The gating of signals by the self-timed interfaces of an embodiment (gating the clock signal with a control signal, and gating the buffered strobe signal with the read-enable signal) each involve signals that originate in the same clock domain. This gating of signals originating in the same clock domain therefore eliminates the uncertainty and inaccuracy associated with gating a first clock signal with a control signal generated in a second clock domain.

The self-timed interface is for use in strobe-based systems that include strobe-based memory systems for example. The strobe-based memory systems may include double data rate (DDR) systems like DDR SDRAM as well as DDR2 SDRAM and other DDR SDRAM variants, such as reduced latency DRAM (RLDRAM), RLDRAM2, Graphics DDR (GDDR) and GDDR2, GDDR3, to name a few, but are not limited to these memory systems.

In the following description, numerous specific details are introduced to provide a thorough understanding of, and enabling description for, embodiments of the self-timed interface. One skilled in the relevant art, however, will recognize that these embodiments can be practiced without one or more of the specific details, or with other components, systems, etc. In other instances, well-known structures or operations are not shown, or are not described in detail, to avoid obscuring aspects of the disclosed embodiments. As an example, the self-timed interface embodiments described herein are presented in the context of transferring individual data bits DQ<X> (where DQ<X> represents any one of a number of data lines DQ<1:N>, where X is any of data lines 1, 2 . . . N) using corresponding strobe signals DQS with the understanding that the disclosed concepts apply to all data transfers for all bits DQ<1> thru DQ<N>.

FIG. 1 is a block diagram of a self-timed strobe-based receiver circuit 10 that includes an interface control circuit 100 for generating a read-FIFO clock signal, under an embodiment. The interface control circuit 100 is a component of and/or coupled to one or more systems or devices (not shown) as appropriate to a system/device hosting the self-timed strobe-based receiver circuit 10. The self-timed strobe-based receiver circuit 10 transfers data between first 101 and second 102 clock domains of the host system.

The self-timed strobe-based receiver circuit 10 includes one or more receivers (or data-samplers) 30, a strobe-delay circuit 20, one or more FIFO buffers 40, and the interface control circuit 100, but is not limited to these components. Each of the receivers 30 couple to sample one of the data signals DQ<1:N> of individual data pins or lines originating from one or more components (not shown) in the first clock domain 101, but are not so limited. The receivers 30 sample data of the pins/lines under control of a delayed strobe signal DQS′. The self-timed strobe-based receiver circuit 10 of an embodiment includes a delay element 20 that couples to receive the input strobe signal DQS and in turn generates a delayed strobe signal DQS′, where an amount of the delay is as appropriate to the relative timing between the data signal DQ and the corresponding strobe signal DQS (typically 90-degrees, or one-quarter of the memory-clock cycle).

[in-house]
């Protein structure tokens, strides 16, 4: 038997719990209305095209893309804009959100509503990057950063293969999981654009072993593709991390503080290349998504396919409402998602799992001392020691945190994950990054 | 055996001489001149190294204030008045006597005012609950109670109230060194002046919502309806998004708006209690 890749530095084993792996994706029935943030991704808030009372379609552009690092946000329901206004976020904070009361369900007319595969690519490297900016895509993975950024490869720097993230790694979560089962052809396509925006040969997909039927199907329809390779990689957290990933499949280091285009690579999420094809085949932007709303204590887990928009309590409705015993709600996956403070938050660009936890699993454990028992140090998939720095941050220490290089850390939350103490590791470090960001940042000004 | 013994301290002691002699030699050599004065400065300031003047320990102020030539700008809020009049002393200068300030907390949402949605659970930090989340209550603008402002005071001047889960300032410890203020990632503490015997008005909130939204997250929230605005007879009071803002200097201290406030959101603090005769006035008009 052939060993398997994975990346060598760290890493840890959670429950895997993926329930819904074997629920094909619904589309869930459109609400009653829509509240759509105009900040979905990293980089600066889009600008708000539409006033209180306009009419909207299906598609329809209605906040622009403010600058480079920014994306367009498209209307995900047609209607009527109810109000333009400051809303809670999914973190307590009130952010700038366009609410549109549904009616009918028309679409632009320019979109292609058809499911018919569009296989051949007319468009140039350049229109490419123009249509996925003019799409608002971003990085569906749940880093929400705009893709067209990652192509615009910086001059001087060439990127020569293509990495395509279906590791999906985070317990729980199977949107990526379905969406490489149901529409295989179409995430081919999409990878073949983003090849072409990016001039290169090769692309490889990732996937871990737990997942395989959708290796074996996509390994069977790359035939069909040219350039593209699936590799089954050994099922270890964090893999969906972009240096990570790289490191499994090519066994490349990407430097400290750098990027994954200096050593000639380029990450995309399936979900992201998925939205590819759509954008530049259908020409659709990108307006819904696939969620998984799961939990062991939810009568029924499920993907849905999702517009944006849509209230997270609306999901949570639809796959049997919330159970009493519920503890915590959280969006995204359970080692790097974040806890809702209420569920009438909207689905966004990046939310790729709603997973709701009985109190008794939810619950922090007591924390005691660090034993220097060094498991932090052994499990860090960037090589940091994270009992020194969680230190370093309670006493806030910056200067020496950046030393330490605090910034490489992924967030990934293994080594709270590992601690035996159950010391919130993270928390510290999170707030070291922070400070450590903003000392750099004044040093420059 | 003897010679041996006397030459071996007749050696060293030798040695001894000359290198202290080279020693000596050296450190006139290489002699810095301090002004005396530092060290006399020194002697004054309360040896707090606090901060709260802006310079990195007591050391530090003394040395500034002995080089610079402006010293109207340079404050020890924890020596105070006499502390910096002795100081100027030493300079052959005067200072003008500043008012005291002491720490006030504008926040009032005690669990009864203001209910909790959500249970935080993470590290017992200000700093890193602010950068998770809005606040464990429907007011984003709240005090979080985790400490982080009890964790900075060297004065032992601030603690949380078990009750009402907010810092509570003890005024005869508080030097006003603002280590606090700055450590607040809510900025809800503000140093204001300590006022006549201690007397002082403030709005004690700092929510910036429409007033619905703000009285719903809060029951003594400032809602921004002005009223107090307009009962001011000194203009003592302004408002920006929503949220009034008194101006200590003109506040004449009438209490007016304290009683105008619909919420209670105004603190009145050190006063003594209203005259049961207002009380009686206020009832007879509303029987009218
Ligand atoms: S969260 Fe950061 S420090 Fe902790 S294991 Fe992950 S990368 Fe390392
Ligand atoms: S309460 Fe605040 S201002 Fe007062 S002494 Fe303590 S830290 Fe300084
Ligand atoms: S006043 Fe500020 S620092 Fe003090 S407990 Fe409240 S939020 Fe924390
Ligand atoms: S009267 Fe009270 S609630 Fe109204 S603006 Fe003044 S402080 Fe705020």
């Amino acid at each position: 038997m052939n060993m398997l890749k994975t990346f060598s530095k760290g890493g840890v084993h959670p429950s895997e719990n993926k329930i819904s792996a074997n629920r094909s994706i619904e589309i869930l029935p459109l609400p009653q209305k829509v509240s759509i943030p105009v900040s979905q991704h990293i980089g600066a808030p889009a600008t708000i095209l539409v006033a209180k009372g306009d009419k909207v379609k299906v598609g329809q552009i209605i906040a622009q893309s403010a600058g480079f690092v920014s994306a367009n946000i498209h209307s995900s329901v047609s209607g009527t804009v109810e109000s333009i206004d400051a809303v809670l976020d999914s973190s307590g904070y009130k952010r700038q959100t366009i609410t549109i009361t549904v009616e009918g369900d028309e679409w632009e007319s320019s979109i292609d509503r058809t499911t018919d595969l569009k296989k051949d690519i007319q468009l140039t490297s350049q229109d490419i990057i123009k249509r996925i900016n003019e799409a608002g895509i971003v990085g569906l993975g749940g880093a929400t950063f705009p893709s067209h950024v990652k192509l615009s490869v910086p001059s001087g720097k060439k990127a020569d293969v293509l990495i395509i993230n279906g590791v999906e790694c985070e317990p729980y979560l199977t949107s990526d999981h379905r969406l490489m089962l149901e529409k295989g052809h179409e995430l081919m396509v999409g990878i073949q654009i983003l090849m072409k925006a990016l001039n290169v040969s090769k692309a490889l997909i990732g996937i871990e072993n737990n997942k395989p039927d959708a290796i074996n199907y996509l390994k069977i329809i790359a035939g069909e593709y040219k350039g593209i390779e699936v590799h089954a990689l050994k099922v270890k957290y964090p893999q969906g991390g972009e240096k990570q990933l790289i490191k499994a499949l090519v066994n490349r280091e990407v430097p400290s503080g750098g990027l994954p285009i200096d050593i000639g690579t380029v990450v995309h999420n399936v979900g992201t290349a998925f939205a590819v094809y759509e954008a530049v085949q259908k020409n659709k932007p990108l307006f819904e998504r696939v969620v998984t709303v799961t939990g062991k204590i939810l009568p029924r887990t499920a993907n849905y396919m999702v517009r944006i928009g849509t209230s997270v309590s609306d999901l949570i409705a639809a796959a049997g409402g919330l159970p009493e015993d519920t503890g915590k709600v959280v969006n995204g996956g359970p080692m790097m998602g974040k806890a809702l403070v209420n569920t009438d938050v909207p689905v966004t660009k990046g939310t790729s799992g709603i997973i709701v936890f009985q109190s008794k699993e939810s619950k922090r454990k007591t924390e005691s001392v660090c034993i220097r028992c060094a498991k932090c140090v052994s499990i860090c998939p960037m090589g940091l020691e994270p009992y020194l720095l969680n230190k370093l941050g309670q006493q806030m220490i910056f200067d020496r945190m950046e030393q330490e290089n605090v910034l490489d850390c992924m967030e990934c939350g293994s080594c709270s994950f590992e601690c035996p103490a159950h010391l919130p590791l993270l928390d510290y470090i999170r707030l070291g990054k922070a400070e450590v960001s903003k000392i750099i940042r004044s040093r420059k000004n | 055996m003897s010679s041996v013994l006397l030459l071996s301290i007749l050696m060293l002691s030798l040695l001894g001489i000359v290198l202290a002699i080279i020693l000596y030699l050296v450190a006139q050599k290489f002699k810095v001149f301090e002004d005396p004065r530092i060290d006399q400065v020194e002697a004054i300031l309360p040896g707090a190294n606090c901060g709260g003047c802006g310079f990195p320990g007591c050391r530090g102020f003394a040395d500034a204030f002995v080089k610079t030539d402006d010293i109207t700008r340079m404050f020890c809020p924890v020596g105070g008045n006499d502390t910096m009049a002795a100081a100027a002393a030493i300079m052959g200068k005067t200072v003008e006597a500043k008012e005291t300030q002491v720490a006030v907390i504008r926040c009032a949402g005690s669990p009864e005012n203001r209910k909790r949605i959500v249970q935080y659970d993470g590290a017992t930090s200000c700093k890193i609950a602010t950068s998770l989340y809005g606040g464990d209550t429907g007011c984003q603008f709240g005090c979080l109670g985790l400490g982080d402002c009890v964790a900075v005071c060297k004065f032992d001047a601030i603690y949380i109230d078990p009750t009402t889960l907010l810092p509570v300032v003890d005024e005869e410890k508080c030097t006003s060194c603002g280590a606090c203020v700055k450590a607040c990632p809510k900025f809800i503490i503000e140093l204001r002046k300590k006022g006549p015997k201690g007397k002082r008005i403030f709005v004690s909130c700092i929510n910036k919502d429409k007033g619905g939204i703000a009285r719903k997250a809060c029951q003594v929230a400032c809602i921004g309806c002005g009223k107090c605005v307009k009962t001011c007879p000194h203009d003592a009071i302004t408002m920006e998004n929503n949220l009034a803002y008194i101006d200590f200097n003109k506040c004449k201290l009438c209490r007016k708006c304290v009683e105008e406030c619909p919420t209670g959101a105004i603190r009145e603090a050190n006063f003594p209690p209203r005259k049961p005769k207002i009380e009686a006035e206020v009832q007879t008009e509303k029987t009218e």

The M-bit side FIFO buffer 40 couples to the M outputs of the receivers 30 to transfer the sampled data from the receivers 30 to a component in the second clock domain 102 via data lines 35. In typical strobe-based memory systems, M=2*N, but other embodiments are not limited to this relationship. Read data is loaded into the FIFO buffer 40 under control of the read-FIFO clock signal, which is generated by the interface control circuit 100. Read data is transmitted to one or more components (not shown) operating in the second clock domain 102 under control of clock signal CLK.

The interface control circuit 100 couples to receive the strobe signal DQS, the clock signal CLK which embodies the timing of the second clock domain 102, and a read-active control signal (“CON”), where the control signal CON couples to the interface control circuit 100 from a component operating under the second clock domain 102. The interface control circuit 100 generates the read-FIFO clock signal using information of the strobe signal DQS, the clock signal CLK, and the control signal CON, as described below, and couples the read-FIFO clock signal to the FIFO buffer 40.

FIG. 2 is a flow diagram 200 for transferring data between different clock domains using a self-timed strobe-based receiver circuit, under an embodiment. Components of the self-timed strobe-based receiver circuit detect the active-state of the read-active signal CON, as well as an edge-transition of the clock signal CLK at block 202. This detection controls a count in a first direction (e.g., the count increments) within the self-timed strobe-based receiver circuit, at block 204. The self-time strobe-based receiver circuit then detects a strobe signal DQS, at block 206. The detection includes hysteresis-based detection that generates a buffered output signal in response to transitions of the strobe signal across at least one of a first voltage threshold and a second threshold voltage, but is not so limited. The self-timed strobe-based receiver circuit controls a count in a second direction (e.g., the count decrements) in response to the detected strobe signal edge-transition, at block 208. The self-timed strobe-based receiver circuit generates the read-FIFO clock signal in response to a determination the count is at a pre-specified count value (e.g., the count is non-zero), at block 210. The read-FIFO clock signal couples to the read buffer for use in controlling transfers of sampled data into the read buffer from one or more receivers.